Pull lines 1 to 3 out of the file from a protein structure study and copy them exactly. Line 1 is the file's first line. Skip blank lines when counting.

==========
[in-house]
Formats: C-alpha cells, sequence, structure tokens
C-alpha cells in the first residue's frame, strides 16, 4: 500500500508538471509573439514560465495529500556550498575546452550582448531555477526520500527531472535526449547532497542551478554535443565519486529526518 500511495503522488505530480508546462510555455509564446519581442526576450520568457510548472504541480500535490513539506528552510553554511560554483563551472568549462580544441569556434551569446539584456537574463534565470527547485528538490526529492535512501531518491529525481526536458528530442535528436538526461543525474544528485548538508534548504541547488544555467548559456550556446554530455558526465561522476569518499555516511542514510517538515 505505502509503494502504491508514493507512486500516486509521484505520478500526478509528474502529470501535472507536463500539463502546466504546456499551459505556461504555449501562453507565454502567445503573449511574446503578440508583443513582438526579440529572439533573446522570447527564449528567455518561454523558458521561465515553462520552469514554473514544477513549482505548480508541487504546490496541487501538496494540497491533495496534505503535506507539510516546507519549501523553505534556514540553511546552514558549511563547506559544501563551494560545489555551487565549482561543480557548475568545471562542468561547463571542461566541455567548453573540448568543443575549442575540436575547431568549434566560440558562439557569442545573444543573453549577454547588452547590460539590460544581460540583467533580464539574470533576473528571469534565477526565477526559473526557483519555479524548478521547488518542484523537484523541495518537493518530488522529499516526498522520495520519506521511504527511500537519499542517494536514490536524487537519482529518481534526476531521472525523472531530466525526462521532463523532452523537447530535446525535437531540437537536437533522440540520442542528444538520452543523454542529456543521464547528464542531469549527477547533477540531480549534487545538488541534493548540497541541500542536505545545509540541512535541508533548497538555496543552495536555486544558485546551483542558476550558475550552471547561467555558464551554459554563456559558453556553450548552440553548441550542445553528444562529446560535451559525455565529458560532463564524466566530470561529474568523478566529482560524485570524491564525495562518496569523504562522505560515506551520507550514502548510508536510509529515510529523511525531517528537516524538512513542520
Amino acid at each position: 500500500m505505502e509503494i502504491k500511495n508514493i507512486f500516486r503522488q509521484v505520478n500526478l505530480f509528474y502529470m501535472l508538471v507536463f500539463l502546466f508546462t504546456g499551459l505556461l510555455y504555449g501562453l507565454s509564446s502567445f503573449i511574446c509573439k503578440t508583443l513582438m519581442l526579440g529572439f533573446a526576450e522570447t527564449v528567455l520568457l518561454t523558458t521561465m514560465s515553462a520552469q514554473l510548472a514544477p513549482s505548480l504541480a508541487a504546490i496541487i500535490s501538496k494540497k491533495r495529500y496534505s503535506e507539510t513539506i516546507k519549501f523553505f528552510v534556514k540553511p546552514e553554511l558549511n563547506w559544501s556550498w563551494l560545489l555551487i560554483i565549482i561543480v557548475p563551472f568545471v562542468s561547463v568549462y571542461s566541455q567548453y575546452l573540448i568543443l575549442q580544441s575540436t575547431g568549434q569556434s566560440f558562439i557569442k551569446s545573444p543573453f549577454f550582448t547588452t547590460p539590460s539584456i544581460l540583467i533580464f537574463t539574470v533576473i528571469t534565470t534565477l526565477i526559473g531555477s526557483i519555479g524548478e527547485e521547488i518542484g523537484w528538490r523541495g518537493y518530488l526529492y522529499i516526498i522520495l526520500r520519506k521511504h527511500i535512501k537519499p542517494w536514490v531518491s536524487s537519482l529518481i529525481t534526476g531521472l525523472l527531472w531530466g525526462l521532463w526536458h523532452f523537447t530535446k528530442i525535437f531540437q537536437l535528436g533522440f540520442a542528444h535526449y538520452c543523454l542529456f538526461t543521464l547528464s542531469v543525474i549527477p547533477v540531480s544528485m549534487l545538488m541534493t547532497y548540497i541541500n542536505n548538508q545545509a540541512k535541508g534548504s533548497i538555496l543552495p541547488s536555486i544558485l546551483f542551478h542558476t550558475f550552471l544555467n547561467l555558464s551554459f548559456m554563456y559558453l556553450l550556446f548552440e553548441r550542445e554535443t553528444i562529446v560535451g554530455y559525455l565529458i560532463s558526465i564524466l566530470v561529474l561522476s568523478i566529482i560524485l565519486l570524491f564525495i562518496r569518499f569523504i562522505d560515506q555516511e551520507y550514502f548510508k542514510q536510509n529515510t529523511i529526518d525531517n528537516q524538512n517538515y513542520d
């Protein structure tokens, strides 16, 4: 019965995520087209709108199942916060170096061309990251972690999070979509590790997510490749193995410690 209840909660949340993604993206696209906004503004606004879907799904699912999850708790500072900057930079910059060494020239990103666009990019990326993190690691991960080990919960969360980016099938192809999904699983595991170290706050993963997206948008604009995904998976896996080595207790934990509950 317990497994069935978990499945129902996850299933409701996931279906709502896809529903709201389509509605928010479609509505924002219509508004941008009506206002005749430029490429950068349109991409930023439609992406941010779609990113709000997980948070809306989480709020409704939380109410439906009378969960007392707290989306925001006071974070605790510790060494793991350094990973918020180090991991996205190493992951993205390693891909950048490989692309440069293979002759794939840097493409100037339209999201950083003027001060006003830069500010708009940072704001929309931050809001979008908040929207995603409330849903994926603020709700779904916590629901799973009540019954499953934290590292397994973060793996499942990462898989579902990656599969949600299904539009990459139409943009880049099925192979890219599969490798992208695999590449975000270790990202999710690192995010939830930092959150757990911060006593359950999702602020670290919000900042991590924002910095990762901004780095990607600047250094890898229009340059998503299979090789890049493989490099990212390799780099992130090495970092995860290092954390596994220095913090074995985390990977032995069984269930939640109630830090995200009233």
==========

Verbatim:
[in-house]
Formats: C-alpha cells, sequence, structure tokens
C-alpha cells in the first residue's frame, strides 16, 4: 500500500508538471509573439514560465495529500556550498575546452550582448531555477526520500527531472535526449547532497542551478554535443565519486529526518 500511495503522488505530480508546462510555455509564446519581442526576450520568457510548472504541480500535490513539506528552510553554511560554483563551472568549462580544441569556434551569446539584456537574463534565470527547485528538490526529492535512501531518491529525481526536458528530442535528436538526461543525474544528485548538508534548504541547488544555467548559456550556446554530455558526465561522476569518499555516511542514510517538515 505505502509503494502504491508514493507512486500516486509521484505520478500526478509528474502529470501535472507536463500539463502546466504546456499551459505556461504555449501562453507565454502567445503573449511574446503578440508583443513582438526579440529572439533573446522570447527564449528567455518561454523558458521561465515553462520552469514554473514544477513549482505548480508541487504546490496541487501538496494540497491533495496534505503535506507539510516546507519549501523553505534556514540553511546552514558549511563547506559544501563551494560545489555551487565549482561543480557548475568545471562542468561547463571542461566541455567548453573540448568543443575549442575540436575547431568549434566560440558562439557569442545573444543573453549577454547588452547590460539590460544581460540583467533580464539574470533576473528571469534565477526565477526559473526557483519555479524548478521547488518542484523537484523541495518537493518530488522529499516526498522520495520519506521511504527511500537519499542517494536514490536524487537519482529518481534526476531521472525523472531530466525526462521532463523532452523537447530535446525535437531540437537536437533522440540520442542528444538520452543523454542529456543521464547528464542531469549527477547533477540531480549534487545538488541534493548540497541541500542536505545545509540541512535541508533548497538555496543552495536555486544558485546551483542558476550558475550552471547561467555558464551554459554563456559558453556553450548552440553548441550542445553528444562529446560535451559525455565529458560532463564524466566530470561529474568523478566529482560524485570524491564525495562518496569523504562522505560515506551520507550514502548510508536510509529515510529523511525531517528537516524538512513542520